So the question remains: is there such a thing as women's cycling?

I guess there is, when it comes to cycling as a competitive sport. Women are built differently, stronger than men in some aspects, less in others. There will always be a distinction between the sexes. And let's be pleased with that too: they say opposites attract, right? But there is more to cycling than racing and competition alone, even more so in recent times.

Women's starting grid at Red Hook Crit Milano 2016

It seems a whole new generation of cyclists has sprung up in the last few years, riders who are in it more for fun and adventure than solely for competitive racing. This way of cycling is a different game, and brings other things to the table. It still holds a huge challenge and it can most definitely be a tough workout. But it is also about seeing new places, being outdoors, developing friendships and getting out of your comfort zone. These are universal assets to whomever is up for new experiences. In that aspect cycling is equally attractive and open to both men and women. It is also the essence of what I get out of cycling.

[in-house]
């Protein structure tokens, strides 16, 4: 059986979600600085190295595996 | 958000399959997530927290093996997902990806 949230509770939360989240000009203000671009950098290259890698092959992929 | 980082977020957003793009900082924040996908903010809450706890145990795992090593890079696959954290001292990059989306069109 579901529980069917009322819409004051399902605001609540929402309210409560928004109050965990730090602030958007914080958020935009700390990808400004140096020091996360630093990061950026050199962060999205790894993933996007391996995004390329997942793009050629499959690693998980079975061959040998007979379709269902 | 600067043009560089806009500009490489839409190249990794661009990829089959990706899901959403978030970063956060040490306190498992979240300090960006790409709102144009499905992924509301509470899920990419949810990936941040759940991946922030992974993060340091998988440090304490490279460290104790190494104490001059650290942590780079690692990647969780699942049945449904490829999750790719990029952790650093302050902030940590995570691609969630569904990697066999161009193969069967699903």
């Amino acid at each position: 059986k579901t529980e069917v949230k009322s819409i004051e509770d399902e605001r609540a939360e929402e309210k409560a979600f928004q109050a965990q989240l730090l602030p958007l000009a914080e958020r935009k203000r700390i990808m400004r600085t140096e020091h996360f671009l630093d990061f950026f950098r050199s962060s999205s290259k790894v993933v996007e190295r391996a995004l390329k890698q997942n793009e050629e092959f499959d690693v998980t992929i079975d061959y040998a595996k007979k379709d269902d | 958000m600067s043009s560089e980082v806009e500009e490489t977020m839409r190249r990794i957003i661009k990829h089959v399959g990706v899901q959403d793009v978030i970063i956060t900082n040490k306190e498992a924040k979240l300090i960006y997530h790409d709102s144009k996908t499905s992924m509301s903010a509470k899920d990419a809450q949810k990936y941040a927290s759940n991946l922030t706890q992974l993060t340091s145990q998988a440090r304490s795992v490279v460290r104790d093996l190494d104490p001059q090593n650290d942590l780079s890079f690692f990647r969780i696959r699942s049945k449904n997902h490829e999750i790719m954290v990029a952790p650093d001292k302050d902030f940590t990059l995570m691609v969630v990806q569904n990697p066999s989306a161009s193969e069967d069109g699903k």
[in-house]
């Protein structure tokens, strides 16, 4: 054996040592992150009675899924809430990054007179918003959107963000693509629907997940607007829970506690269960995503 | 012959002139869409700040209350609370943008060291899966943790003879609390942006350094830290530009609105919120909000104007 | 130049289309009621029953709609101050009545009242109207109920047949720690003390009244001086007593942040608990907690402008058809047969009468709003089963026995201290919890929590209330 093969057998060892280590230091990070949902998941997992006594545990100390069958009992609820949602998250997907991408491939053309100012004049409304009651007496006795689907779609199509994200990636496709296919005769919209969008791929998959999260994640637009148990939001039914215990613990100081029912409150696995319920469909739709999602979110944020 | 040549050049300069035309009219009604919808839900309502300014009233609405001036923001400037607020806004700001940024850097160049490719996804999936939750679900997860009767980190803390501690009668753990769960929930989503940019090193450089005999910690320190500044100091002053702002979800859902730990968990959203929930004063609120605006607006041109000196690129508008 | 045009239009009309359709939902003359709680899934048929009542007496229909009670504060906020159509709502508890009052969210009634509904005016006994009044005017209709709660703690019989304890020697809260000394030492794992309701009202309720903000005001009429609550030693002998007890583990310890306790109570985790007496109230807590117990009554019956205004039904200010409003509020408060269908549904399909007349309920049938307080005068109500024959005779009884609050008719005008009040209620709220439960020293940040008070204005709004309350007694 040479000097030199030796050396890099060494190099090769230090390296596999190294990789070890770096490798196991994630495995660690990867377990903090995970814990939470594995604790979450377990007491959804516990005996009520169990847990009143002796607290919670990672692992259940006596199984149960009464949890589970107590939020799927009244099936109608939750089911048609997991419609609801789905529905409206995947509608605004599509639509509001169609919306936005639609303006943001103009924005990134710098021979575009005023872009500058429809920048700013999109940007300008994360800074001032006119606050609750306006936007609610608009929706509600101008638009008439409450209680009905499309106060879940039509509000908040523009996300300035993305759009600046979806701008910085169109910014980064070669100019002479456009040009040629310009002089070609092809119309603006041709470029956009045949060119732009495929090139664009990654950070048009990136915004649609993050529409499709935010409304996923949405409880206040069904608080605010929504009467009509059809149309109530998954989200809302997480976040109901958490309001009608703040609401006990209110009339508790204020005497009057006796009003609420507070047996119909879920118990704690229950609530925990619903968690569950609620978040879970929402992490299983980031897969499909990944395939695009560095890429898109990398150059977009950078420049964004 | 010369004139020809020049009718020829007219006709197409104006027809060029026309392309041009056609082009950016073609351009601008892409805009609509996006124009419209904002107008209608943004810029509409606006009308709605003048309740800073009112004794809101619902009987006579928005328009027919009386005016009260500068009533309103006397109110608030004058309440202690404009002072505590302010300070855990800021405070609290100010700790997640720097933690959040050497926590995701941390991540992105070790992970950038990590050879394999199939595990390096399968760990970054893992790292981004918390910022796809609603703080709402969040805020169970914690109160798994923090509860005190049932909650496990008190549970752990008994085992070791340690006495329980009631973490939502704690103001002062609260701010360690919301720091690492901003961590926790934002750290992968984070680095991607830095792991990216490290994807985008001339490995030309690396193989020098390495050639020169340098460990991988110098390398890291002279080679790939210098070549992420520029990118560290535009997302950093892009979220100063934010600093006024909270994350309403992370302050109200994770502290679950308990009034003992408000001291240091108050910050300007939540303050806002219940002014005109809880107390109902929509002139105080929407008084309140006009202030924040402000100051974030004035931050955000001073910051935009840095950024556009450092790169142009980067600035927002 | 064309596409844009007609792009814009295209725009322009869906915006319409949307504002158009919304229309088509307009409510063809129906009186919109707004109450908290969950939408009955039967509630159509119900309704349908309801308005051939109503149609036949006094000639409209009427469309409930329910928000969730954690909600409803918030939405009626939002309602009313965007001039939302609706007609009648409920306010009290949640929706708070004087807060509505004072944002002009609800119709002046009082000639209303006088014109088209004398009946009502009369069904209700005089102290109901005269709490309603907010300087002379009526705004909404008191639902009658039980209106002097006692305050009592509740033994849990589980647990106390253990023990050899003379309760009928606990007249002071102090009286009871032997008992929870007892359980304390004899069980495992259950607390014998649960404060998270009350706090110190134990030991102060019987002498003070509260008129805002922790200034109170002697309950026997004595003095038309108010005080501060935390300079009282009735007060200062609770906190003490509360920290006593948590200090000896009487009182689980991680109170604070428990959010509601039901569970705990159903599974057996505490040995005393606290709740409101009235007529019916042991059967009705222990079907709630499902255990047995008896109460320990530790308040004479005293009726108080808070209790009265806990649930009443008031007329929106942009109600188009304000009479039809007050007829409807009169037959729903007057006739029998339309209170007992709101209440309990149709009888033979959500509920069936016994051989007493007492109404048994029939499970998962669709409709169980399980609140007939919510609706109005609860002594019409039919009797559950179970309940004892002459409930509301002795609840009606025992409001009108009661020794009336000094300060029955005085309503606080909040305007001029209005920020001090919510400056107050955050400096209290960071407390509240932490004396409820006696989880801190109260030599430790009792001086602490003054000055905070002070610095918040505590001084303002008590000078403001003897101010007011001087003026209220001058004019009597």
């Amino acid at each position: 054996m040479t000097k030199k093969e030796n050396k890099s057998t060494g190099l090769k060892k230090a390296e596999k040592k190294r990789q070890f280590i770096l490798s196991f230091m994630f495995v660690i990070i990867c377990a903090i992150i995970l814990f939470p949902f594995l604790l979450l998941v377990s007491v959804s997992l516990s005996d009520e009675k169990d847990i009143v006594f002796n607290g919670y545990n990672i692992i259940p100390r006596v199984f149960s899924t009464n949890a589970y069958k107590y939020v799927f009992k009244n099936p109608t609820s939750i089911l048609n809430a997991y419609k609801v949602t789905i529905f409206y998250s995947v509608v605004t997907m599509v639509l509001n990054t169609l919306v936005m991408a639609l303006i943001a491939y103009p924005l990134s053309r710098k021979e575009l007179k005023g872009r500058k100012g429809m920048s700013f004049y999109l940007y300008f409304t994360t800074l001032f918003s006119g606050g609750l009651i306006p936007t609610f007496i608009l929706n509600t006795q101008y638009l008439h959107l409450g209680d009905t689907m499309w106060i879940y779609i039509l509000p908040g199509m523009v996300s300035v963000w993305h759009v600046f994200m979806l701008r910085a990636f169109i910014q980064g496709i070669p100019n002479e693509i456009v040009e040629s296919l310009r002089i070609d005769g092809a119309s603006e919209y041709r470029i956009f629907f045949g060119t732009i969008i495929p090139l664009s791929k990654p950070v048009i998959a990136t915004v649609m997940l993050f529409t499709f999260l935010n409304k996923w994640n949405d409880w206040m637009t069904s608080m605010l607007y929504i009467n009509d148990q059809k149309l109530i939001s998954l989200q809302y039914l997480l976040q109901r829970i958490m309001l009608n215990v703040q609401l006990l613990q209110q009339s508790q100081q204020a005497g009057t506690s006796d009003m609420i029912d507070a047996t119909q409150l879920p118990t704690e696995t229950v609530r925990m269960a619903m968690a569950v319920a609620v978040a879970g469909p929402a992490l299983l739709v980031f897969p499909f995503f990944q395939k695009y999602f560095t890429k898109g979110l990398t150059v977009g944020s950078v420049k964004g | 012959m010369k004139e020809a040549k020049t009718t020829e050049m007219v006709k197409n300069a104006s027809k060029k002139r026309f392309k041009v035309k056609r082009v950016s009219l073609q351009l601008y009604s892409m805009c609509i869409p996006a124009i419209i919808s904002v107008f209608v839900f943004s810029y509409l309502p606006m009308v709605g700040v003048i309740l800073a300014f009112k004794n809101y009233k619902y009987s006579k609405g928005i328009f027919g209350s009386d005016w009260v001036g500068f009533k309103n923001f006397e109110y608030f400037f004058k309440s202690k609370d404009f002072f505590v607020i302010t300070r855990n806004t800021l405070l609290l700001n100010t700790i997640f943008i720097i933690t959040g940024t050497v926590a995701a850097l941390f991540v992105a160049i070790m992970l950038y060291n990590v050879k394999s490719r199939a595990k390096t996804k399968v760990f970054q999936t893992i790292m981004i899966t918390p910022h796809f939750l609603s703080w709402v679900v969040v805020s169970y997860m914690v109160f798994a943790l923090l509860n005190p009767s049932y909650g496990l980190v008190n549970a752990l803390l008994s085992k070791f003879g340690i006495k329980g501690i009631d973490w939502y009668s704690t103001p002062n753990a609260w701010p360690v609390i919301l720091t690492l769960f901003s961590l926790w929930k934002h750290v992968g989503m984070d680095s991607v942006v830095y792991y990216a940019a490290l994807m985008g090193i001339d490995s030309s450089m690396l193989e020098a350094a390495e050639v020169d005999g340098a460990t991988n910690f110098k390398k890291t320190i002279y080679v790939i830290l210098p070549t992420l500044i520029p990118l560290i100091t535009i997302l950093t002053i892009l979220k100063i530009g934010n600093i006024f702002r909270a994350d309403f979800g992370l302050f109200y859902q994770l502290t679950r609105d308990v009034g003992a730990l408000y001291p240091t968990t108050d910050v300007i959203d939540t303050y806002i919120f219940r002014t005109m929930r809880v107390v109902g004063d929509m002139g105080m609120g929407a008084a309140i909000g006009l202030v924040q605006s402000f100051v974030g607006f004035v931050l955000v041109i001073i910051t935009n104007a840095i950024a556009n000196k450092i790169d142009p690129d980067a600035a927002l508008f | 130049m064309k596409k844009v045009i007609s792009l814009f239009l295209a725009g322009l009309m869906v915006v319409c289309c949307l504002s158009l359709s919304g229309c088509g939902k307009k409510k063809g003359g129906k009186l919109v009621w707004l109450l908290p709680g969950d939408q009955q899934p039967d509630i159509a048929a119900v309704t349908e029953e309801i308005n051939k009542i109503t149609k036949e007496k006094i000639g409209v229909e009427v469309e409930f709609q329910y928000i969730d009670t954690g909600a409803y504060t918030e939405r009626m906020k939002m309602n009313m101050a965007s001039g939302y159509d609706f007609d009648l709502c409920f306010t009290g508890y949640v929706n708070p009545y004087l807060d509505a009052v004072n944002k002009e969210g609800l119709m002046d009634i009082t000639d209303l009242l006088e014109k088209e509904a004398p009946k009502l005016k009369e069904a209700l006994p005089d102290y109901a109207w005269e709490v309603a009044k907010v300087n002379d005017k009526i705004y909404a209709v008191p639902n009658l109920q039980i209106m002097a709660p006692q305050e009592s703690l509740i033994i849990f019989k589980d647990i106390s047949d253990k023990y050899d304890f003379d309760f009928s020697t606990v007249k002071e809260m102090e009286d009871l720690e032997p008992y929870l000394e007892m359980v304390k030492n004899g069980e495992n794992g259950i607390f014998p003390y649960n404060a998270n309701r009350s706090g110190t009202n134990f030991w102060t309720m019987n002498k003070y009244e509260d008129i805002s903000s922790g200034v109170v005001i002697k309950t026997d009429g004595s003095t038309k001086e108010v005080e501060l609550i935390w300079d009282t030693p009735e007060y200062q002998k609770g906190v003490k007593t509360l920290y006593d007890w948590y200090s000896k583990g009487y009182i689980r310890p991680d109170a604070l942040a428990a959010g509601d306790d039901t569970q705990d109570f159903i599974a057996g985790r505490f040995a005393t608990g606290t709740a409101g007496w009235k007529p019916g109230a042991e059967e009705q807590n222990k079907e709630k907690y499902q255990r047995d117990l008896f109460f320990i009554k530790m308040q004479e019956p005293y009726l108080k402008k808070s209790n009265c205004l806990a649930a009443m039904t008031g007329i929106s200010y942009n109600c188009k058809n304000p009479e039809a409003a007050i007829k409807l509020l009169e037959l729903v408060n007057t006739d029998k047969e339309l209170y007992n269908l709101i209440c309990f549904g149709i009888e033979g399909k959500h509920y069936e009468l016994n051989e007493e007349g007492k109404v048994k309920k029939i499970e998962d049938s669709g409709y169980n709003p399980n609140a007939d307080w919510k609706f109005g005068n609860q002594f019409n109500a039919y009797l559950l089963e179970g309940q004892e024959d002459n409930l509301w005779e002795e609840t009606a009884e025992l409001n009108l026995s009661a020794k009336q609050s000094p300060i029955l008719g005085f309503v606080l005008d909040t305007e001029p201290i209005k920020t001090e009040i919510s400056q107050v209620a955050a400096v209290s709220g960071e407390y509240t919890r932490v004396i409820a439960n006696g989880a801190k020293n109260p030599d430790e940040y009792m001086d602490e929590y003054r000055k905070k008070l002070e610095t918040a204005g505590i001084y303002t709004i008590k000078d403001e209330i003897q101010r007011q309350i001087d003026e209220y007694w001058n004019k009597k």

It's basically adventuring on a small scale. You don't know where the journey will take you, what will happen along the way, or who you will meet. You might end up all wet and shivery in a roadside cafe with elderly couples having their afternoon tea, somewhat appalled by the muddy puddles you leave under your chair, and the drenched jackets and gloves occupying the heaters. You might encounter strangers on the same route that tag along for a while and become lifelong friends. You might do your first 200 km ride that leaves you feeling exhausted, overwhelmed, but proud. You might decide to take a bib dip in the ocean on a hot summer's ride, and end up drinking beers with locals on the beach. All that, in one day.

In the end, that is why I did become an ambassador for Strongher - to share what cycling brought me, and might bring others: a way to challenge myself, like-minded cycling friends from all over the globe, a healthy body and mind and, most importantly, an escape from regular life on any given moment.

Cycling equals freedom. And - man or woman - I guess we all need a bit of that in our busy lives. It's up to you if you want to grab it.

Like to read more on women's cycling? Check out the views of @the5thfloor rider Sophie Edmondson and @prettydamnedfast's Anna Maria Diaz-Balart, in Far Ride Magazine Volume 5, or visit the platform